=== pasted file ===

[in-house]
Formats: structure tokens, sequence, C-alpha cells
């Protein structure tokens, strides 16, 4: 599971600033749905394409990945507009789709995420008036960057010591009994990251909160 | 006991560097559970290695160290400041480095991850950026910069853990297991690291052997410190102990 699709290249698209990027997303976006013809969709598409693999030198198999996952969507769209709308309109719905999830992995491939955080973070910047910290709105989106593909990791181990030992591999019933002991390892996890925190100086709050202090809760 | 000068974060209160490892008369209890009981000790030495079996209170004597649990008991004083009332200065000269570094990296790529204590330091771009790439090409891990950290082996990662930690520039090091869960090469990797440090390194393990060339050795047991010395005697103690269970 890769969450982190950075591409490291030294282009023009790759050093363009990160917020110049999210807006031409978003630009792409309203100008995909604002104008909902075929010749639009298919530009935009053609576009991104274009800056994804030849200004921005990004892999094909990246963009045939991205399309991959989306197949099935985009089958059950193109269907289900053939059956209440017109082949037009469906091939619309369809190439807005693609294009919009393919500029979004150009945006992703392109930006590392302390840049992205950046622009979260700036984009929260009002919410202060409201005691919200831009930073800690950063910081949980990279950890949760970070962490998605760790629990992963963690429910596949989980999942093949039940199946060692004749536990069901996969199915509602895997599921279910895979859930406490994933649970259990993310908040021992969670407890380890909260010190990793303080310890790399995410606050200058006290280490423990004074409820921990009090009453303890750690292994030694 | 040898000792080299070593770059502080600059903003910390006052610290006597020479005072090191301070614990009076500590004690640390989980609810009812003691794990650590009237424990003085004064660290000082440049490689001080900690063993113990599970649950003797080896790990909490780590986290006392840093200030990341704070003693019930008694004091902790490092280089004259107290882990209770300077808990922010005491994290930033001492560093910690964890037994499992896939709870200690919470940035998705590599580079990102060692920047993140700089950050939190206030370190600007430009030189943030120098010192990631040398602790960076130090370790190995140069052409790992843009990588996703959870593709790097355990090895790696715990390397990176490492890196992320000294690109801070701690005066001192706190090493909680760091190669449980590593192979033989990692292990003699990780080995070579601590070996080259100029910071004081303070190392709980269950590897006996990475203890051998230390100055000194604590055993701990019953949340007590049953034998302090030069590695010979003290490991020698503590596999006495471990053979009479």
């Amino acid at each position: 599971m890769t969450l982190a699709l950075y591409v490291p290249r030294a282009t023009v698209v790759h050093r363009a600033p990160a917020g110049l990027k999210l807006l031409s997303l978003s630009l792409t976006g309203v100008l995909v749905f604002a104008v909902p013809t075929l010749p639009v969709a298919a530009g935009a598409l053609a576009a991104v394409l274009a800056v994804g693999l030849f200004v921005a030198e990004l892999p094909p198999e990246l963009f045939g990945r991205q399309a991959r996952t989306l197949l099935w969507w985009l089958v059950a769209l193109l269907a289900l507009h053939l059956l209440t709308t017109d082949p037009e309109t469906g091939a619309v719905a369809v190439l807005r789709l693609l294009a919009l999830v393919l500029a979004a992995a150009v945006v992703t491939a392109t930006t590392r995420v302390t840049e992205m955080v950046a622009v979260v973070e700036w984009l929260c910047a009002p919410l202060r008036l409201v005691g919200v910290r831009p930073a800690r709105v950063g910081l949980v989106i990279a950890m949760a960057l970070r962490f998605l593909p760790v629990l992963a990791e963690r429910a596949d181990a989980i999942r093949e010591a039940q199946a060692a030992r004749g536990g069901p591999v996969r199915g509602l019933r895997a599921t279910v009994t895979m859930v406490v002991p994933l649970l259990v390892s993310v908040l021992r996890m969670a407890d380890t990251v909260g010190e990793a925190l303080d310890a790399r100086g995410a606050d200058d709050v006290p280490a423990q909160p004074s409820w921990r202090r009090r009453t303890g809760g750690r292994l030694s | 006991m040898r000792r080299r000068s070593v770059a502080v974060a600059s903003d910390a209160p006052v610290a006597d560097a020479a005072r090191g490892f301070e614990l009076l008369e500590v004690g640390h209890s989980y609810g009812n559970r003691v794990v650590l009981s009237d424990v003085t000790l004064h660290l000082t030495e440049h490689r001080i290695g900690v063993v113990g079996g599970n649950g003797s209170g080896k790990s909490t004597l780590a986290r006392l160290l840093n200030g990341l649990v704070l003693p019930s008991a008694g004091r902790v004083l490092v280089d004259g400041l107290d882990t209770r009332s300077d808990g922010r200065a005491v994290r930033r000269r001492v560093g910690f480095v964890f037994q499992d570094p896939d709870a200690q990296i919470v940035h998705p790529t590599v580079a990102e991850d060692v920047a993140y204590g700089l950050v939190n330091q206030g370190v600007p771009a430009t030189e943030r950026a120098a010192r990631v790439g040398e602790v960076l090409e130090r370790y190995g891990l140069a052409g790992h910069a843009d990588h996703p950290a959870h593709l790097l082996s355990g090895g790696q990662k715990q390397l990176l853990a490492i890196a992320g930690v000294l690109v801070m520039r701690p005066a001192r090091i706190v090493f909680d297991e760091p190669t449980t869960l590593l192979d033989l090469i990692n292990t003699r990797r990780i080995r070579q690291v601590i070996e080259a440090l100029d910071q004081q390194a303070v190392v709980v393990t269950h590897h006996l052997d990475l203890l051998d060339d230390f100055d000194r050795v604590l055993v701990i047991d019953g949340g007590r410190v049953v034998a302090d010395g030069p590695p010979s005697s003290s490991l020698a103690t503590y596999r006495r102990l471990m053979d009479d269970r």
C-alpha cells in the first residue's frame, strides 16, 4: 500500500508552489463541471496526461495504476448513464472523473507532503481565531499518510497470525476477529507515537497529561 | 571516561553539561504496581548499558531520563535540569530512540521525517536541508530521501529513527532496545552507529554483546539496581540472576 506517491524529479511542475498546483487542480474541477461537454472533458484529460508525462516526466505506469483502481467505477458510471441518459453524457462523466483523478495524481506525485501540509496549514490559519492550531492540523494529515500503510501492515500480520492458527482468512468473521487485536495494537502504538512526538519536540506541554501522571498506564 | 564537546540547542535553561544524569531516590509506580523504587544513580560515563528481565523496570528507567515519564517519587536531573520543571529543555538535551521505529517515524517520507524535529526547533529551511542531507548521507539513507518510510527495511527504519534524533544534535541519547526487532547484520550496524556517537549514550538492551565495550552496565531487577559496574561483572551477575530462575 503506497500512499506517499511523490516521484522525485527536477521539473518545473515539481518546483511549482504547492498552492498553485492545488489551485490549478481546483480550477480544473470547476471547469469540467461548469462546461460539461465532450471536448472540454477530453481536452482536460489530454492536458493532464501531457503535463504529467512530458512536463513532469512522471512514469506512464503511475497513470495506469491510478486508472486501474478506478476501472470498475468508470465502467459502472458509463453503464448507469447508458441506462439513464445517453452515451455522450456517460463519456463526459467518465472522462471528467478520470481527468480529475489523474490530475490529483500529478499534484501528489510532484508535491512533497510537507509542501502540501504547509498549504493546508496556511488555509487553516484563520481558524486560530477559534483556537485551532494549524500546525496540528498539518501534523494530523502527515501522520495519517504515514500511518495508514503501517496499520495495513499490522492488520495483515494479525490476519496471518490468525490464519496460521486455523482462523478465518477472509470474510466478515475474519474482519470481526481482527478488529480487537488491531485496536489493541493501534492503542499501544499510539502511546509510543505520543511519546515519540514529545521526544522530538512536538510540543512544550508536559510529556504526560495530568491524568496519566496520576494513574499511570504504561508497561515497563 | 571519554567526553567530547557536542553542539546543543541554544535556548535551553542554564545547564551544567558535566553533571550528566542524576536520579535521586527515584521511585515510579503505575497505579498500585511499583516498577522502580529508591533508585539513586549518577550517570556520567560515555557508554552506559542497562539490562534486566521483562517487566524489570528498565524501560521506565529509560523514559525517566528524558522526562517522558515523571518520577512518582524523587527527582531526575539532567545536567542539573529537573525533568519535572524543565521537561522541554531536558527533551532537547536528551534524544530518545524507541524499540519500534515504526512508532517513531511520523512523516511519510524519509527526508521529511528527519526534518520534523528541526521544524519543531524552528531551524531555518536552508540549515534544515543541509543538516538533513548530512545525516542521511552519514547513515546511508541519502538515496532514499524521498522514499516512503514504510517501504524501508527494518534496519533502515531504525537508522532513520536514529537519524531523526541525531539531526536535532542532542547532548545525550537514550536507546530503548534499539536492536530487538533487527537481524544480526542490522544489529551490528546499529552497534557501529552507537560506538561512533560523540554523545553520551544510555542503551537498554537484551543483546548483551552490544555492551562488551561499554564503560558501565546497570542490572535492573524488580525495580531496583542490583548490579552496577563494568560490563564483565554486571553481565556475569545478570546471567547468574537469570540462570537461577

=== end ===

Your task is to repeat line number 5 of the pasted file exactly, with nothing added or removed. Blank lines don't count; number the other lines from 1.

C-alpha cells in the first residue's frame, strides 16, 4: 500500500508552489463541471496526461495504476448513464472523473507532503481565531499518510497470525476477529507515537497529561 | 571516561553539561504496581548499558531520563535540569530512540521525517536541508530521501529513527532496545552507529554483546539496581540472576 506517491524529479511542475498546483487542480474541477461537454472533458484529460508525462516526466505506469483502481467505477458510471441518459453524457462523466483523478495524481506525485501540509496549514490559519492550531492540523494529515500503510501492515500480520492458527482468512468473521487485536495494537502504538512526538519536540506541554501522571498506564 | 564537546540547542535553561544524569531516590509506580523504587544513580560515563528481565523496570528507567515519564517519587536531573520543571529543555538535551521505529517515524517520507524535529526547533529551511542531507548521507539513507518510510527495511527504519534524533544534535541519547526487532547484520550496524556517537549514550538492551565495550552496565531487577559496574561483572551477575530462575 503506497500512499506517499511523490516521484522525485527536477521539473518545473515539481518546483511549482504547492498552492498553485492545488489551485490549478481546483480550477480544473470547476471547469469540467461548469462546461460539461465532450471536448472540454477530453481536452482536460489530454492536458493532464501531457503535463504529467512530458512536463513532469512522471512514469506512464503511475497513470495506469491510478486508472486501474478506478476501472470498475468508470465502467459502472458509463453503464448507469447508458441506462439513464445517453452515451455522450456517460463519456463526459467518465472522462471528467478520470481527468480529475489523474490530475490529483500529478499534484501528489510532484508535491512533497510537507509542501502540501504547509498549504493546508496556511488555509487553516484563520481558524486560530477559534483556537485551532494549524500546525496540528498539518501534523494530523502527515501522520495519517504515514500511518495508514503501517496499520495495513499490522492488520495483515494479525490476519496471518490468525490464519496460521486455523482462523478465518477472509470474510466478515475474519474482519470481526481482527478488529480487537488491531485496536489493541493501534492503542499501544499510539502511546509510543505520543511519546515519540514529545521526544522530538512536538510540543512544550508536559510529556504526560495530568491524568496519566496520576494513574499511570504504561508497561515497563 | 571519554567526553567530547557536542553542539546543543541554544535556548535551553542554564545547564551544567558535566553533571550528566542524576536520579535521586527515584521511585515510579503505575497505579498500585511499583516498577522502580529508591533508585539513586549518577550517570556520567560515555557508554552506559542497562539490562534486566521483562517487566524489570528498565524501560521506565529509560523514559525517566528524558522526562517522558515523571518520577512518582524523587527527582531526575539532567545536567542539573529537573525533568519535572524543565521537561522541554531536558527533551532537547536528551534524544530518545524507541524499540519500534515504526512508532517513531511520523512523516511519510524519509527526508521529511528527519526534518520534523528541526521544524519543531524552528531551524531555518536552508540549515534544515543541509543538516538533513548530512545525516542521511552519514547513515546511508541519502538515496532514499524521498522514499516512503514504510517501504524501508527494518534496519533502515531504525537508522532513520536514529537519524531523526541525531539531526536535532542532542547532548545525550537514550536507546530503548534499539536492536530487538533487527537481524544480526542490522544489529551490528546499529552497534557501529552507537560506538561512533560523540554523545553520551544510555542503551537498554537484551543483546548483551552490544555492551562488551561499554564503560558501565546497570542490572535492573524488580525495580531496583542490583548490579552496577563494568560490563564483565554486571553481565556475569545478570546471567547468574537469570540462570537461577